Review: Godzilla

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Godzilla, a film about forces of nature outside the control of man’s grasp is vexingly packed to the brim with characters. To call it character driven, however, would be a mistake. Though these humans exhaust themselves in combating the behemoth and other deadly foes, their efforts are for naught. Godzilla’s influence on creature feature cinema over the past six decades is legendary, and yet this latest revival barely rekindles any vitality to the monster. Godzilla does have many of the correct elements in place, but its focus is alarmingly elsewhere, making the title character himself a tertiary piece of his own narrative.

In its opening credits montage, Godzilla reveals that the existence of this mammoth predator has been known in confidence since 1954, when nuclear tests in the Pacific Ocean were meant to obliterate him. In 1999, a discovery in the Philippines gives humanity something more troublesome to worry about. Dr. Ishiro Serizawa (Ken Watanabe) and his associate (Sally Hawkins) are brought to examine the huge carcass of a long dead animal, buried deep underground and hundreds of yards in length. Inside of its chest cavity were two massive parasites, one of which escaped, the other still dormant. Along the coast of Japan, electrical signals far more regular than an earthquake destroy a power plant, and with it, the wife (Juliette Binoche) of American scientist Joe Brody (Bryan Cranston). Crazed by grief and his suspicion of a cover up by the Japanese government, Brody stays in Japan. Fifteen years later, his son Ford (Aaron Taylor-Johnson) returns home from a military deployment to his wife (Elizabeth Olsen), only to fly to Tokyo to convince his father to give up on his crackpot theories. It’s only when father and son set out back into the supposed radiation zone that they discover the truth behind the Japanese government’s operation. When the situation escalates and the entire US western seaboard is at risk of annihilation, the reemergence of Godzilla may paradoxically be the only hope for humanity’s future.

Yes, that’s correct, Godzilla himself is very much a protagonist in this film, the only thing that might truly be able to defeat two terrifying monsters. While Godzilla’s proactive attitude is welcome, his placement as a character in the overall narrative feels shockingly arbitrary rather than organic and purposeful. There are excuses made that his existence is nature’s way of “restoring balance.” The larger issue is that Godzilla could be removed from his own film, and the narrative would still feasibly resolve. There is also an appreciable amount of holding back on a full unveiling of Godzilla, similar to how Steven Spielberg took his time in revealing his shark in Jaws. However, the non antagonistic nature of Godzilla here does not call for excluding him from most of the film. Granted, in the film’s hellacious final act, Godzilla is certainly given his moment to shine, but he rarely feels like the central character to the story.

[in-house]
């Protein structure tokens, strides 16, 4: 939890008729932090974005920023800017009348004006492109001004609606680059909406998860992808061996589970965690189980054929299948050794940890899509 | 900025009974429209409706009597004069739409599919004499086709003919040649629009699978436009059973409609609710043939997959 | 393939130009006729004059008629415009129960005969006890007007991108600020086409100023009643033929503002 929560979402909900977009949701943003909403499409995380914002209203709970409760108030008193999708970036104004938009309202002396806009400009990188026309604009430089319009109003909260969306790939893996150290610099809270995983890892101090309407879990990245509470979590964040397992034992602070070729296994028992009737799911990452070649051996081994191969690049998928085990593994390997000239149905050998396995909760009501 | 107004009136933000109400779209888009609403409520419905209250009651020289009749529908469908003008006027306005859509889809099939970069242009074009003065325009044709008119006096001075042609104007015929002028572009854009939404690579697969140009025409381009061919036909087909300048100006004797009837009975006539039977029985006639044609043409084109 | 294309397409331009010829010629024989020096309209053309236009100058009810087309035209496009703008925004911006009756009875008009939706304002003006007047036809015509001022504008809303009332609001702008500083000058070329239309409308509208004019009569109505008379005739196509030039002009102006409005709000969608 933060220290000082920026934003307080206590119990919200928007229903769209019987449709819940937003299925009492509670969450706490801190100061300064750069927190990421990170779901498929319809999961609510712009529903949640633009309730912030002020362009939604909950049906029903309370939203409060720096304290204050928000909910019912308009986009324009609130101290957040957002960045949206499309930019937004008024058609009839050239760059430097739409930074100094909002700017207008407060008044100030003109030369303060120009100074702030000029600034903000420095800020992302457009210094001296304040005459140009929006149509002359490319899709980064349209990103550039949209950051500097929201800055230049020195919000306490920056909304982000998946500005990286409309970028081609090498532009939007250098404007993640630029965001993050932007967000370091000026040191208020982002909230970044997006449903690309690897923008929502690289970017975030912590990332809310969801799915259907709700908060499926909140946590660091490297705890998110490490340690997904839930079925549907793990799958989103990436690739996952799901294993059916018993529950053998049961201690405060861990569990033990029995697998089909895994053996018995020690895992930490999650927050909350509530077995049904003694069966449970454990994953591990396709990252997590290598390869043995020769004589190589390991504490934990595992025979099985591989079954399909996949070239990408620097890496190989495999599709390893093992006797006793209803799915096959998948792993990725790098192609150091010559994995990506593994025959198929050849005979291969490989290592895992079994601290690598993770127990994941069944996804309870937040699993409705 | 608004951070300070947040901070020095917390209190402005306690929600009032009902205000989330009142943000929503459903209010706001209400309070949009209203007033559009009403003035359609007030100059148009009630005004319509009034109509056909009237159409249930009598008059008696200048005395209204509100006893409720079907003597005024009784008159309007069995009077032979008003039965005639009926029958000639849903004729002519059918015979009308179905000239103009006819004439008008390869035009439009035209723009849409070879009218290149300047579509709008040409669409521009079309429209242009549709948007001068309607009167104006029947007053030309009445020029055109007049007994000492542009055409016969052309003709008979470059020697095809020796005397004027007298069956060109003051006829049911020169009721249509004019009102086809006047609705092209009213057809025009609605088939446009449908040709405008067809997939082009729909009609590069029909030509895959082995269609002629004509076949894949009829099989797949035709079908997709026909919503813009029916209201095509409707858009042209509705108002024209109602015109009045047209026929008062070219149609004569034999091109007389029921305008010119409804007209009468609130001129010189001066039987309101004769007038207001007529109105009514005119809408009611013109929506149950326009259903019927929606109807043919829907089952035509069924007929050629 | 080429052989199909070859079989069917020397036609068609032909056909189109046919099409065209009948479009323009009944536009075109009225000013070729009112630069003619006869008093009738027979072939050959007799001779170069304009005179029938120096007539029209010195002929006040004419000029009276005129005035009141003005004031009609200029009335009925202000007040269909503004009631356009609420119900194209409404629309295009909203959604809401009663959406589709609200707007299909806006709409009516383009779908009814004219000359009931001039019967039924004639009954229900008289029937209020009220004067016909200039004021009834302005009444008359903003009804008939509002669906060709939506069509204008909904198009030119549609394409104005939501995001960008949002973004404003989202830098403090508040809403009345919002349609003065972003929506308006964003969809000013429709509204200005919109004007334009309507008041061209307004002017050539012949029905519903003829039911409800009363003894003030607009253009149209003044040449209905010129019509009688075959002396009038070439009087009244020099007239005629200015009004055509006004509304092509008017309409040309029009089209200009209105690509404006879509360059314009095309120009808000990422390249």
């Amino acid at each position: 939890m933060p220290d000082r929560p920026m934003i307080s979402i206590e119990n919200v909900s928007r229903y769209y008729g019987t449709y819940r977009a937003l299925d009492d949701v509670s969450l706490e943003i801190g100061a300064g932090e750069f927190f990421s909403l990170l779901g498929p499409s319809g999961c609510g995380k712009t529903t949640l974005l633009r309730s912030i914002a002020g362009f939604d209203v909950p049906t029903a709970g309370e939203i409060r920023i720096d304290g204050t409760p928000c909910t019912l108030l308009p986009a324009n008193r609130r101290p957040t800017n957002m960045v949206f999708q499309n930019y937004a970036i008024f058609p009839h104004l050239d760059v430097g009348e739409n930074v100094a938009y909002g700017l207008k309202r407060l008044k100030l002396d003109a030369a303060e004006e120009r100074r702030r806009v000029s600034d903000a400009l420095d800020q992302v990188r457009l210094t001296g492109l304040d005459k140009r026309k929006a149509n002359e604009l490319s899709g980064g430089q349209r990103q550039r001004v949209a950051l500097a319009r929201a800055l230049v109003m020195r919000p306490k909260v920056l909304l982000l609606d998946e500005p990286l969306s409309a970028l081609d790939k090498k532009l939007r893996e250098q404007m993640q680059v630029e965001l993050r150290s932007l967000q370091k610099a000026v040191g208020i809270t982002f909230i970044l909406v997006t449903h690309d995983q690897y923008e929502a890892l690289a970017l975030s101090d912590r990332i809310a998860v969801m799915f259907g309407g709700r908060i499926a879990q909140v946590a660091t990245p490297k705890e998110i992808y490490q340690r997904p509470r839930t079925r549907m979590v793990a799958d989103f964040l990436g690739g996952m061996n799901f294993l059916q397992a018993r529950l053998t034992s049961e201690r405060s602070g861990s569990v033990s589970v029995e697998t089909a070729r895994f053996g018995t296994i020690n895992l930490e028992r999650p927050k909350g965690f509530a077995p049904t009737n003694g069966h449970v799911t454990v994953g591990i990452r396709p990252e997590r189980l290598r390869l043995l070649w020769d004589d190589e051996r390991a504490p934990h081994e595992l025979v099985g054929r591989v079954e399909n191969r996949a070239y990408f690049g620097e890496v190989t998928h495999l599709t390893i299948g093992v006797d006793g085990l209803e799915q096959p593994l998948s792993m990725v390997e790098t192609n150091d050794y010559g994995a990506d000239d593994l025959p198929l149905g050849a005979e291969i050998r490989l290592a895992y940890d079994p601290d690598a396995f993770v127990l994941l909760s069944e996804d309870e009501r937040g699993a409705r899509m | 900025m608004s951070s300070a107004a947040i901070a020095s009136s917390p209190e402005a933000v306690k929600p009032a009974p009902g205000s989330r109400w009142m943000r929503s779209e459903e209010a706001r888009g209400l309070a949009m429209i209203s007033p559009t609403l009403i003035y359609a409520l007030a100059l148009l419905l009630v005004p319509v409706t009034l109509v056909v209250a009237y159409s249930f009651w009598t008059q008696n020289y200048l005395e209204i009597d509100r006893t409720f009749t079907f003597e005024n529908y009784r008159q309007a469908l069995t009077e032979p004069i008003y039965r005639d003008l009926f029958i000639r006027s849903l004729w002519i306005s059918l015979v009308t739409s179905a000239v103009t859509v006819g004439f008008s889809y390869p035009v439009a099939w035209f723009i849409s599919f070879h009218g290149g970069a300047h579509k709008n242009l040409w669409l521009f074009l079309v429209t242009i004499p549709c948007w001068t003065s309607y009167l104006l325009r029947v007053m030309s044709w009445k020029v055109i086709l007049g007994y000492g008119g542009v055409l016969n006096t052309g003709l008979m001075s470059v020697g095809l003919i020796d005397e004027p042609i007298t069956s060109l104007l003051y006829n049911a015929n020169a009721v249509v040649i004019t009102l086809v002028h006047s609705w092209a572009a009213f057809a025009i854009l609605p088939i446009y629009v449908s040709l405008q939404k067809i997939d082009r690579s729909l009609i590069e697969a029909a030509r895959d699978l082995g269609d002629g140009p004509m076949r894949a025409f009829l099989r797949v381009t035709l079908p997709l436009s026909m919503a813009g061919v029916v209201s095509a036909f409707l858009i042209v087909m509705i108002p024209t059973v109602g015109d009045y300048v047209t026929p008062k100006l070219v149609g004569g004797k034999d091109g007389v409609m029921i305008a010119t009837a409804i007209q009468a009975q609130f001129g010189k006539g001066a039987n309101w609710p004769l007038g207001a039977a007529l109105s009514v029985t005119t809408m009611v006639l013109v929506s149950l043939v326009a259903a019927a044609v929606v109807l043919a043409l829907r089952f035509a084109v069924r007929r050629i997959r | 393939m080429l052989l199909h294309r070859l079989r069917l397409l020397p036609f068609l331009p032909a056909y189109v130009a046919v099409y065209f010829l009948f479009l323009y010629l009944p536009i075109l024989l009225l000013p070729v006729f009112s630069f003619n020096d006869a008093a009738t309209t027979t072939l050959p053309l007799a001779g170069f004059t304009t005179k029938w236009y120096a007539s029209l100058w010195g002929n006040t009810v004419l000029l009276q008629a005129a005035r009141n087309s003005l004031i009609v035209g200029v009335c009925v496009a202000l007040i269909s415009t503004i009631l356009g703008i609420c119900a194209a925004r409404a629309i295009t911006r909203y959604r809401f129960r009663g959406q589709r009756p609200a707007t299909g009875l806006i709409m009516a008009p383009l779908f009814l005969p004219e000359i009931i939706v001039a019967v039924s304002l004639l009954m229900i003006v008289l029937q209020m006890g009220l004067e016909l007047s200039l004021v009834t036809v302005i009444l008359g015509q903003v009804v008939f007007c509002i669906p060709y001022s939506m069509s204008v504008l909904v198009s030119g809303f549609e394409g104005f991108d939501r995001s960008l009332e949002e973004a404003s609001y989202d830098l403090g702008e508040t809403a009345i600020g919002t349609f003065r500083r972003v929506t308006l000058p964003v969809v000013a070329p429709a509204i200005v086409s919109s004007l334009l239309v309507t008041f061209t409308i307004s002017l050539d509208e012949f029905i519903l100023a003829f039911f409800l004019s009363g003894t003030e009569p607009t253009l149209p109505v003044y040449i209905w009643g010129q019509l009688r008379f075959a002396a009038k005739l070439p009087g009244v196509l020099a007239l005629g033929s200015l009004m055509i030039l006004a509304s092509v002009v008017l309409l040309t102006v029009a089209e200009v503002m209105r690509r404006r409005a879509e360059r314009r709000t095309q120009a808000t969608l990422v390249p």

Since Godzilla doesn’t put most of its focus on the monster, it instead chooses the human characters and their relationships in the disaster. Unfortunately, there’s such lack of individuality that it’s hard to care about anyone. It’s worth noting that none of the performances are poor, but the characters have nothing less than basic motivations, be it Ford needing to return home to his family or Serizawa advising the military against dangerous measures. Despite many instances of honestly trying for some emotional connection, all of the characters lack any real depth or moral grounding. Instead, the majority of the time they are simply mouthpieces for plot exposition as Godzilla and his foes prepare for battle.

Even if the forgettable characters take up the majority of time away from Godzilla and his foes, director Gareth Edwards is certainly capable of conjuring some impressive visuals and action. Most of the set pieces have solid tension and Edwards takes advantage of atmospherics to build them. Much like Jaws, Godzilla’s fins stand erect above the surface of the ocean, creating genuine anxiety as he barrels toward the fog enveloped Golden Gate Bridge. Edwards’ real life POV approach to the photography can be a mixed bag, but when it works, such as when the military is forced to send its forces skydiving into San Francisco, the visuals can be quite haunting. Alexandre Desplat provides perhaps his most bombastic score to date, which feels appropriate, if not particularly memorable. Of course, the visual effects effectively sell the big guy himself as well as his recycled adversaries, and his iconic roar is suitably overwhelming. If only the story gave the same respect to Godzilla as the king that he is, rather than treating him as a mere narrative contrivance to arrive at a limp thematic statement.

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~ by romancinema on May 20, 2014.

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